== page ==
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2008 Jeep Wrangler X— Boyd Christensen’s Two-Door JK

Posted in Features on September 27, 2017
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When the four-door JK Unlimited hit the market, the Jeep world exploded. Jeep enthusiasts no longer had to decide between a super-capable Wrangler or one of Jeep’s capable-but-not-as-capable sport utility vehicles, such as the IFS Cherokee of the same year. JKUs have almost taken over the Jeep world, but there are still those who want the shorter wheelbase and/or don’t want to have the expense and size of the longer Jeep.

When Boyd Christensen was deciding what Jeep to use for getting into the Jeep culture, he chose a two-door because it made sense for him. Being a secondary vehicle, Boyd’s 2008 Jeep Wrangler X didn’t need to deal with the soccer-mom duty of daily life. The smaller rig also meant lower entry cost, leaving more room for upgrades.

Boyd’s Jeep caught our eye because it’s clean and simple. No fancy stuff, just a great example of a good, capable Jeep done without breaking the bank.

The two-door JK Wrangler is a bit bigger than its TJ predecessor, but still has great maneuverability and classic Jeep looks. Boyd didn’t want to build a full-tilt, high-budget, uber-capable Jeep. He just wanted something that he and his family could comfortably enjoy the great outdoors in while still being able to tackle some challenging obstacles.

To elevate the Jeep, 2-inch Old Man Emu Heavy Duty Springs were installed front and rear along with a set of Rock Krawler lower control arms. To smooth out the ride and give the suspension some extra down travel, a set of Fox 2.0 Adjustable Reservoir shocks were bolted into the stock locations. TeraFlex front sway bar disconnects help free up even more travel for maximum flex situations.

The suspension on this little Jeep is made up of Old Man Emu springs and Fox 2.0 Performance Series reservoir adjustable shocks designed for Jeeps with 1 1/2- to 3 1/2-inches of lift, and a set of Rock Krawler arms. A Bilstein 5100 steering stabilizer is in the mix as well. Boyd says it made a good combination to allow the Jeep better-than-stock trail performance without sitting in the clouds.

Exterior and Underbelly
So that the 35-inch Toyo Open Country Mud-Terrains on Mickey Thompson Series 8 17-inch wheels had plenty of clearance to move around, Boyd added Poison Spyder Crusher Flares front and back, and had them color-matched with red and black DuPont Kevlar coating. ACE Engineering inner fender inserts also help create a little more room in the front end.

Poison Spyder Crusher Flares were added to give extra clearance, and happened to give the Jeep a meaner look, too. They were coated in DuPont Kevlar coating for a durable and long-lasting finish.

ACE Engineering front and rear bumpers were installed to bolster front and rear end protection while adding tow points and a heavy-duty spare tire carrier. ACE Engineering rock sliders are also in place to protect the body between the wheels. Under the Jeep, the stock differentials were re-geared with Yukon 4.11 ring and pinions. A Mountain Off-Road Enterprises skidplate provides ample protection for the oil pan and 6-speed manual transmission.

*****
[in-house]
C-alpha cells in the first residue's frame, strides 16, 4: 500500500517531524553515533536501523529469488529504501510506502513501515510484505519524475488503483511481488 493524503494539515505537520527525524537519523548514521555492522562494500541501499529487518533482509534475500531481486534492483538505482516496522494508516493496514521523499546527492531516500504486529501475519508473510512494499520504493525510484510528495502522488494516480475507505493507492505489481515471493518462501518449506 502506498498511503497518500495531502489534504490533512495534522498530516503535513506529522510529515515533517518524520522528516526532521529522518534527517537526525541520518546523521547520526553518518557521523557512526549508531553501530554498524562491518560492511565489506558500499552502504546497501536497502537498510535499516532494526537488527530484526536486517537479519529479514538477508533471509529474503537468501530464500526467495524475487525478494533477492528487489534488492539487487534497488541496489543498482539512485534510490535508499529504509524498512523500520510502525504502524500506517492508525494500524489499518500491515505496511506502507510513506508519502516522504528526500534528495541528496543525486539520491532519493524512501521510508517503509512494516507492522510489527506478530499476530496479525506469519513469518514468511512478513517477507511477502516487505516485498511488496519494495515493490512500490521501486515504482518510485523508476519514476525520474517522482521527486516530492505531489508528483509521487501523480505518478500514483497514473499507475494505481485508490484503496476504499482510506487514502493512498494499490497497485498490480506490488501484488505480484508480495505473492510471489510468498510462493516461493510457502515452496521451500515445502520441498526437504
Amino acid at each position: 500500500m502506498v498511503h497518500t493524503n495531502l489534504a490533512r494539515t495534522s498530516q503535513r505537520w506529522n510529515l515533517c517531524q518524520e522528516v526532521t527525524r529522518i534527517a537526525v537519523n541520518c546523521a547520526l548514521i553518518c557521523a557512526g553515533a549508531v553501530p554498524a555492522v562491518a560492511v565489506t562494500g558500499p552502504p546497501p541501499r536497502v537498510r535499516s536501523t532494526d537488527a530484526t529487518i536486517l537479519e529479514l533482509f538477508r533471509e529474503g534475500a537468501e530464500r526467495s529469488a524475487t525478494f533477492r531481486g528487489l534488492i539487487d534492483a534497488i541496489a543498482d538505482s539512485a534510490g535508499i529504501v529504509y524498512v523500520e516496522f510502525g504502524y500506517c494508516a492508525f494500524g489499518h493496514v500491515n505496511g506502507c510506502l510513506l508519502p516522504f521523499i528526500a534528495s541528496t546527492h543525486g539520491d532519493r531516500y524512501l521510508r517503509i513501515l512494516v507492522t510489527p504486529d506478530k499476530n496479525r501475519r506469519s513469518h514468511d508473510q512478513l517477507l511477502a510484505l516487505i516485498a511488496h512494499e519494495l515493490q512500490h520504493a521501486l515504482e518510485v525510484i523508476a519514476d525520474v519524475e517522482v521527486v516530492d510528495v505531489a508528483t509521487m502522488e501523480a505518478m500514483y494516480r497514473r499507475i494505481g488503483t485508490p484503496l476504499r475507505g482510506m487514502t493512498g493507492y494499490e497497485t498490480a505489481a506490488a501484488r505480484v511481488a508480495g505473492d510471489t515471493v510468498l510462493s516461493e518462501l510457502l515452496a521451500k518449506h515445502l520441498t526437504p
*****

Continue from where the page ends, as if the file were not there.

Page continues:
ACE Engineering’s front and rear bumpers offer bolt-on wrap-around protection, good looks, and significant tow points.
Rock rail duty is served well by a pair of ACE Engineering rock rails. They double as steps to aid entry and exit.

Boyd also added a few goodies to the interior. A Cobra 75 WX ST 40-Channel all-in-one unit handles the requisite CB radio duties, and a Garmin Nuvi 350 GPS provides easy directions with the help of a Funtreks data card. He also added a Rugged Ridge Dash Organizer Tray that doubles as a GoPro mounting point. Mastercraft grab handles give occupants a place to hang on to, and the Tuffy Security console locks up valuables while the Jeep is in open-top mode.

The little Jeep’s interior features a Tuffy Security console, Cobra 75 WX ST 40-Channel CB radio that broadcasts through a 3-foot Firestik antenna, Garmin Nuvi 350 GPS with a Funtreks data card for maps, and a Rugged Ridge Dash Organizer Tray.

Under The Hood
The stock 3.8L breathes a little easier through a K&N drop-in filter, and gets a little extra boost from a Superchips programmer. To provide air support, an ARB CKMA12 High Output Compressor was installed over the brake booster. Control of the compressor and the 50-inch LED lightbar is accomplished through an sPOD circuit control system.

The nearly bone-stock 3.8L V-6 lives happily under the hood, benefiting from a K&N drop-in filter and a Superchips programmer.
Boyd chose to go with an ARB air compressor for tire fill-ups, and can control it and the other electronics on the Jeep with an sPOD circuit control system.

Why This Jeep
This rig may not be a showstopper or a can-climb-literally-anything beast, but it serves Boyd’s purpose—and looks great doing it. Key modifications were methodically chosen to improve the abilities of an already capable Jeep, and added style while doing it. Lockers are next, but he hasn’t needed them yet, and Boyd didn’t want to sit at home waiting while he could be wheeling already.

35-inch Toyo Open Country M/Ts fit nicely in the wheelwells and allow the Jeep to have good articulation while getting the differentials farther from the ground.

Hard Facts
Vehicle: 2008 Jeep Wrangler X
Engine: 3.8L V-6
Transmission: MSG-370 Manual Transmission
Transfer Case: NV-241
Suspension: Old Man Emu Heavy Duty springs front and rear with Rock Krawler front control arms
Axles: Stock Dana 30 with 4.11 Yukon gears (front); Stock Dana 44 with 4.11 Yukon gears (rear)
Wheels: 17-inch Mickey Thompson Series 8
Tires: 35-inch Toyo Open Country M/Ts

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